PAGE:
Craig Roberts

David and Margarita should have taken care of things before moving on with their lives. We have laws that should be followed. I worked all my working life, starting at age 16. My benefits from Social Security are very low, so S.S.I. had to be added. Now the state has to cut them because too many people, not U.S. citizens, are also drawing S.S.I.

I am sorry for the children, but agree if you’re not a citizen, go back and start over.

Stephanie Clayton

Art and The Artistry

Re “Found artistry” (Scene, by Christine G.K. LaPado, April 8):

How refreshing to pick up the paper and find Christine LaPado’s review of The Artistry’s Spare Parts: Reclaimed Art Show 2010! Besides featuring art and artists, art exhibits are themselves works of art, ideated and executed with varying degrees of sensitivity, skill, and success.

Darah Votaw, The Artistry’s owner and gallery director, aced it with this show. And the CN&R is to be commended for giving it press. Thanks! Now more.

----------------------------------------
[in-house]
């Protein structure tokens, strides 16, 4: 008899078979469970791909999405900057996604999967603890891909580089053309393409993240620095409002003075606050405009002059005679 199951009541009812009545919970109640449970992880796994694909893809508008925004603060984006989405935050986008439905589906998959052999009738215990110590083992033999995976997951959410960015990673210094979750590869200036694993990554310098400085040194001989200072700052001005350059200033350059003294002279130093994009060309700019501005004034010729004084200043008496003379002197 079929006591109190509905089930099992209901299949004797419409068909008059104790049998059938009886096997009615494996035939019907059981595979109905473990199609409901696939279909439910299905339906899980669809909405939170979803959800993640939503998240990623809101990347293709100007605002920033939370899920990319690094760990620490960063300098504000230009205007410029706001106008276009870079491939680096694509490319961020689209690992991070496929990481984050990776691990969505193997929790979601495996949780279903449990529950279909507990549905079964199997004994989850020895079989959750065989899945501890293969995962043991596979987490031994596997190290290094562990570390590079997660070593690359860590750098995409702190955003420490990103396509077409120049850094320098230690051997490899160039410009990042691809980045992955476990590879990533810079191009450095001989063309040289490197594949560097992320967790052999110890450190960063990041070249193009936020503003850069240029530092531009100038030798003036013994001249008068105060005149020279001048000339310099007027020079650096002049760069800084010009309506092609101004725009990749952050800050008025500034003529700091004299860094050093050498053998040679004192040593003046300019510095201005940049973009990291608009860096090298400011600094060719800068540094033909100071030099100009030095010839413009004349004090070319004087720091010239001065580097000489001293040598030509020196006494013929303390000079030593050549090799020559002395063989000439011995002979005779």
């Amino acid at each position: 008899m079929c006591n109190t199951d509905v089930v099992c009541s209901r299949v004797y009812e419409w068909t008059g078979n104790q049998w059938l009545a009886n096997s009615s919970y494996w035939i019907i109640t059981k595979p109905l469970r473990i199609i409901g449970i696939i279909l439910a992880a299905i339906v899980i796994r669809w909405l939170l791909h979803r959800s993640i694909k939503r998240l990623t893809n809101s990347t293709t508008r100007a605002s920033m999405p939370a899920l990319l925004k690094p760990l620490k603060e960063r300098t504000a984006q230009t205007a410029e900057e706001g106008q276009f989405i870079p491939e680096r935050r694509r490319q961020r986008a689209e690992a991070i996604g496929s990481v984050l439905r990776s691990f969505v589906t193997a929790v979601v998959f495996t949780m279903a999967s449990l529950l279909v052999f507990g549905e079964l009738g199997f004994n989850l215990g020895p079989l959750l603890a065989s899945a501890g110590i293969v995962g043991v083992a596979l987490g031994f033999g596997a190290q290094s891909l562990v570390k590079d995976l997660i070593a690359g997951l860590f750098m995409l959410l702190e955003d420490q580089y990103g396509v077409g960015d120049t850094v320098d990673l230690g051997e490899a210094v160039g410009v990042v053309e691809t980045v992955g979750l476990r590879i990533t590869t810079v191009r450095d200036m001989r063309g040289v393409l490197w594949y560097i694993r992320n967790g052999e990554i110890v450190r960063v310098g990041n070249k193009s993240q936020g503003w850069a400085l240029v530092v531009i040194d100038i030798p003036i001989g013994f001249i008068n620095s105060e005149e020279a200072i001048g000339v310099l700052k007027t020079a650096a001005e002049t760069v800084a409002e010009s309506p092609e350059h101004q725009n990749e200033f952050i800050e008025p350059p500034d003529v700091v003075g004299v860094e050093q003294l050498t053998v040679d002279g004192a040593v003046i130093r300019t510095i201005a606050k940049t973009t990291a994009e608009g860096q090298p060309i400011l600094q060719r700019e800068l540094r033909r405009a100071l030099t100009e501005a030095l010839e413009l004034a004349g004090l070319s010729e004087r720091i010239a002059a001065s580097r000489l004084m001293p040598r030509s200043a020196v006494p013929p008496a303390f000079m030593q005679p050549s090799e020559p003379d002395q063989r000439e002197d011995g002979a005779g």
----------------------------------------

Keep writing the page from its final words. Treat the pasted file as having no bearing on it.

Maria Phillips
Chairwoman, ChiVAA (Chico Visual Arts Alliance)


Jesus is the spirit

Re “Jesus” (From the Edge, by Anthony Peyton Porter, April 1):

Anthony, I have long been an admirer of your thoughts and writing skills. Also, I have long been puzzled by your attitude toward Jesus Christ. You now have made yourself clear. The image of Jesus Christ in your mind is clearly that of a natural or carnal-minded man. Biblically speaking, you are therefore ignorant of spiritual ideas and cannot understand them. I cannot identify you as a son of God by adoption through the merits of Jesus Christ. This is an opinion and an observation without malice.

Your comment on skin color is moot. The Jesus Christ I know is a life-giving spirit without skin or genital equipment. He could not be identified with natural eyes or natural understanding. He was the “life-giving spirit” housed in the clay body.

I see that we share common appreciation for many of Jesus’ principles and values. You have been bold in praising these values in your columns. For now I will settle for our common viewpoints.

Oh, by the way, I really, really doubt he had a “thang.”

Jim Adams